Which Type Of Solar Panel Is Best For You?

DISCLAIMER: Our partners no longer take appointments for homeowners looking to benefit from the Feed-in Tariff, which concluded on 31st March 2019


Doing the right thing can be difficult. In the sudden throes of environmental concern, you may have sat down and looked into the different types of solar panels, only to find yourself overwhelmed by all kinds of terms and statistics. You couldn’t be blamed for putting up a white flag and going back to traditional energy providers. That’s why we’re here to give you a solar panel types comparison, so you can find the best type of solar panel for you.



solar panel farm

What are the three types of solar panel?

When it comes to choosing solar panels for your home, there are three main types that you can find on the market. These are:

• Monocrystalline

• Polycrystalline

• Thin film panels

These all come with their own pros and cons that we’ve simplified and visualised for you.

Type of panel
Affordability
Efficiency
Appearance
Lifespan
Monocrystalline
★☆☆☆☆
★★★★☆
★★☆☆☆
★★★★★
Polycrystalline
★★★☆☆
★★★☆☆
★★★☆☆
★★★★★
Thin film
★★★★★
★★☆☆☆
★★★★★
★★☆☆☆


Information last updated in May 2019.

If this table has helped you make your mind up about what kind of panel you might be interested in, use the form above to get a free solar panel quote.

However, if you’re interested in learning more about these stats and how each panel has earned its stars, continue reading to see more in-depth breakdowns of each panel.


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What is Thin Film?

If you are interested in installing solar panels on your roof you may have come across terms like Thin Film, Monocrystalline and Polycrystalline. There are very technical explanations for these terms and how they apply to solar panels. However, all that is really needed to understand these terms in relation to buying solar panels is that they relate to the material in the solar panel that takes in the sunlight.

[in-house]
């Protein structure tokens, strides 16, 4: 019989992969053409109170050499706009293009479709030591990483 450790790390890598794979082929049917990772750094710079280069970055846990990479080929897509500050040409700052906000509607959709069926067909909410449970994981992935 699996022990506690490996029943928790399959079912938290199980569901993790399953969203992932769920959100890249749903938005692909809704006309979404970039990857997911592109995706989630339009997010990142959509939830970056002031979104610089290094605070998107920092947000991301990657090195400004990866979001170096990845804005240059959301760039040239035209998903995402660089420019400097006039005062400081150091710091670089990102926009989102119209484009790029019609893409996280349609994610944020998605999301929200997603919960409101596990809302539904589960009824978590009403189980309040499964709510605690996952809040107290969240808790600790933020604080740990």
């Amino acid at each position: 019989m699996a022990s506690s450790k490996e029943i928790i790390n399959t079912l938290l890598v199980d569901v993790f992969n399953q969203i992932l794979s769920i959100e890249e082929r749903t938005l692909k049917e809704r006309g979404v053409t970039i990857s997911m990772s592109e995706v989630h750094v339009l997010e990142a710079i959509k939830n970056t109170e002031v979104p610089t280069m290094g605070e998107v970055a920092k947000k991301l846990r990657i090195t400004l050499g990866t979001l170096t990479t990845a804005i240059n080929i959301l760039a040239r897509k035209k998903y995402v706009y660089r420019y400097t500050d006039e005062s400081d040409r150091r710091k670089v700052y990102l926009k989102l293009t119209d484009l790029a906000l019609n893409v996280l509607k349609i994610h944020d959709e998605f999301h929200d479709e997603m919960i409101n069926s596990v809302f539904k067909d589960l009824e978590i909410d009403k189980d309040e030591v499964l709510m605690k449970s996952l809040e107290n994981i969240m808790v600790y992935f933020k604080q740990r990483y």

Thin film relates to the semiconductor material in the solar panels. The semiconductor is the material that picks up the sun’s light and conducts it to the next stage in the process. Traditional solar panels use a layer of Monocrystalline silicon or Polycrystalline silicon. Thin film panels tend to use a thinner layer of a different material, most commonly Amorphous silicon.

Pros of Thin Film

+ Thin film is cheaper and easier to produce than traditional crystalline solar panels

+ This reduction in manufacturer costs means that they are also cheaper to buy and install

+ Thin film panels can work efficiently in low light or cloudy conditions

+ They also work better than crystalline panels in very hot conditions

+ Thin film manufacturers can make light, flexible panels which are self-adhesive and can be fitted onto a variety of surfaces including windows

+ The thinner, more uniform appearance of thin film panels can make them more aesthetically pleasing



And the cons

- Thin film solar panels generally have a lower output than traditional crystalline panels

- Thin film technology is newer and therefore it hasn’t yet reached its optimal efficiency. The quality of thin film panels are getting better but at the moment you can expect a thin film panel to be four times less efficient than crystalline panels of the same size

- This lower efficiency means that you could need up to four times more space for thin film panels to achieve the same output as crystalline panels, this could lead to higher installation costs

- Thin film panels currently degrade quicker than their crystalline counterparts so they will likely come with a shorter warranty

Polycrystalline vs Monocrystalline vs Thin Film

There are some advantages to choosing thin film solar panels over traditional crystalline panels. Thin film panels are up to 20% cheaper than similar crystalline systems. As solar panels still have quite high initial costs this saving could translate into £1000s. They also work efficiently in cloudy conditions - useful in our consistently bleak Summers.